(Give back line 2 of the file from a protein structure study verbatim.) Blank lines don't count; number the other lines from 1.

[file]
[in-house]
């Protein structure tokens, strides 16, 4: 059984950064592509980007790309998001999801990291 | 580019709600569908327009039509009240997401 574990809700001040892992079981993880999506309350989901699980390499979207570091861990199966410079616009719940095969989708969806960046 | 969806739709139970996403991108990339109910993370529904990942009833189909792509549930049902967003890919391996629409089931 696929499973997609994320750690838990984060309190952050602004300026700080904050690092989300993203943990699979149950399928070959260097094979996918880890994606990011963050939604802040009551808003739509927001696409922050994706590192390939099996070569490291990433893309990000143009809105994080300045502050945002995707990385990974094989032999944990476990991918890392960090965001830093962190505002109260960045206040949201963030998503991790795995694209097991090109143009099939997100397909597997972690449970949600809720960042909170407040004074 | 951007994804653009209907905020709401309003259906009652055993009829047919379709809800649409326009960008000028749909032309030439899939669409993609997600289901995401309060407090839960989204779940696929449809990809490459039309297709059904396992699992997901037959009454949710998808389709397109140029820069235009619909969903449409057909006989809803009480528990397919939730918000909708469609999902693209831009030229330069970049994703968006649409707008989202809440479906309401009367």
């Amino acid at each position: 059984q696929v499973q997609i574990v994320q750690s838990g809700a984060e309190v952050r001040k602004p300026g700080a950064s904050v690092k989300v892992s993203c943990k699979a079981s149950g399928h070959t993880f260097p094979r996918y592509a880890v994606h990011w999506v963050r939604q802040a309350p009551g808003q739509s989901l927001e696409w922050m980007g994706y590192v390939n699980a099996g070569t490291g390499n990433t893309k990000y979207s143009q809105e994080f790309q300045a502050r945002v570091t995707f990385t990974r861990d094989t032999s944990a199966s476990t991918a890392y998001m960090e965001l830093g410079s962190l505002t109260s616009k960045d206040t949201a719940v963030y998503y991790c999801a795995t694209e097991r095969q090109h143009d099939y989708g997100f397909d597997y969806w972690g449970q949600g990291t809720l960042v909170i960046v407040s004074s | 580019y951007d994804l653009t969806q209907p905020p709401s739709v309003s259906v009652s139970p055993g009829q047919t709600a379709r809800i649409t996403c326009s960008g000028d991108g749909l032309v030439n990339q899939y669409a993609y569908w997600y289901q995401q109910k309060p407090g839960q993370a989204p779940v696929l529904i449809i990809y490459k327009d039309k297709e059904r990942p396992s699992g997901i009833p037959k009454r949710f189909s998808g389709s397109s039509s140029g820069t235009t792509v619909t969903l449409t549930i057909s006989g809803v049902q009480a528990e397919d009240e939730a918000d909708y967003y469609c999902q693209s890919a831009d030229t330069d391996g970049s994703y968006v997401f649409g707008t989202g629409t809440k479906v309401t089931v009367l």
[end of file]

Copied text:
């Protein structure tokens, strides 16, 4: 059984950064592509980007790309998001999801990291 | 580019709600569908327009039509009240997401 574990809700001040892992079981993880999506309350989901699980390499979207570091861990199966410079616009719940095969989708969806960046 | 969806739709139970996403991108990339109910993370529904990942009833189909792509549930049902967003890919391996629409089931 696929499973997609994320750690838990984060309190952050602004300026700080904050690092989300993203943990699979149950399928070959260097094979996918880890994606990011963050939604802040009551808003739509927001696409922050994706590192390939099996070569490291990433893309990000143009809105994080300045502050945002995707990385990974094989032999944990476990991918890392960090965001830093962190505002109260960045206040949201963030998503991790795995694209097991090109143009099939997100397909597997972690449970949600809720960042909170407040004074 | 951007994804653009209907905020709401309003259906009652055993009829047919379709809800649409326009960008000028749909032309030439899939669409993609997600289901995401309060407090839960989204779940696929449809990809490459039309297709059904396992699992997901037959009454949710998808389709397109140029820069235009619909969903449409057909006989809803009480528990397919939730918000909708469609999902693209831009030229330069970049994703968006649409707008989202809440479906309401009367």